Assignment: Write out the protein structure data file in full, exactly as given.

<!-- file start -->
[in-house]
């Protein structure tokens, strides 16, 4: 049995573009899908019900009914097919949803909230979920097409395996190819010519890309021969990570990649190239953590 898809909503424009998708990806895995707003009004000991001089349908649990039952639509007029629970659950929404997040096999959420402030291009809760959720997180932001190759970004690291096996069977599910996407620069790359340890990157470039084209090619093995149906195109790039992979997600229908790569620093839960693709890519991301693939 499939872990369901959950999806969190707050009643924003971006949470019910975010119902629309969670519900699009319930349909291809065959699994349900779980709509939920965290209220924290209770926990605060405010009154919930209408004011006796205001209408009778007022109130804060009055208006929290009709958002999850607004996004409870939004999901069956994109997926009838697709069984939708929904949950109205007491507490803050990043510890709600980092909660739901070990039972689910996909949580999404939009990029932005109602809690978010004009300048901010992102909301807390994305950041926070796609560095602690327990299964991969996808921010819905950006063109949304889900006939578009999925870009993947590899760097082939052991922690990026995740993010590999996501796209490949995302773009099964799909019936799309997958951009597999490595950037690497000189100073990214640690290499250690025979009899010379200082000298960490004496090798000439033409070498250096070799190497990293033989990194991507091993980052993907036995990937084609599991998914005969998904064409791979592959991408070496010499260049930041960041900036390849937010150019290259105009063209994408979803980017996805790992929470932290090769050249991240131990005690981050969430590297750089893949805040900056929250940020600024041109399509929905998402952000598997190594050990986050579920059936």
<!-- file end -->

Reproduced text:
[in-house]
């Protein structure tokens, strides 16, 4: 049995573009899908019900009914097919949803909230979920097409395996190819010519890309021969990570990649190239953590 898809909503424009998708990806895995707003009004000991001089349908649990039952639509007029629970659950929404997040096999959420402030291009809760959720997180932001190759970004690291096996069977599910996407620069790359340890990157470039084209090619093995149906195109790039992979997600229908790569620093839960693709890519991301693939 499939872990369901959950999806969190707050009643924003971006949470019910975010119902629309969670519900699009319930349909291809065959699994349900779980709509939920965290209220924290209770926990605060405010009154919930209408004011006796205001209408009778007022109130804060009055208006929290009709958002999850607004996004409870939004999901069956994109997926009838697709069984939708929904949950109205007491507490803050990043510890709600980092909660739901070990039972689910996909949580999404939009990029932005109602809690978010004009300048901010992102909301807390994305950041926070796609560095602690327990299964991969996808921010819905950006063109949304889900006939578009999925870009993947590899760097082939052991922690990026995740993010590999996501796209490949995302773009099964799909019936799309997958951009597999490595950037690497000189100073990214640690290499250690025979009899010379200082000298960490004496090798000439033409070498250096070799190497990293033989990194991507091993980052993907036995990937084609599991998914005969998904064409791979592959991408070496010499260049930041960041900036390849937010150019290259105009063209994408979803980017996805790992929470932290090769050249991240131990005690981050969430590297750089893949805040900056929250940020600024041109399509929905998402952000598997190594050990986050579920059936």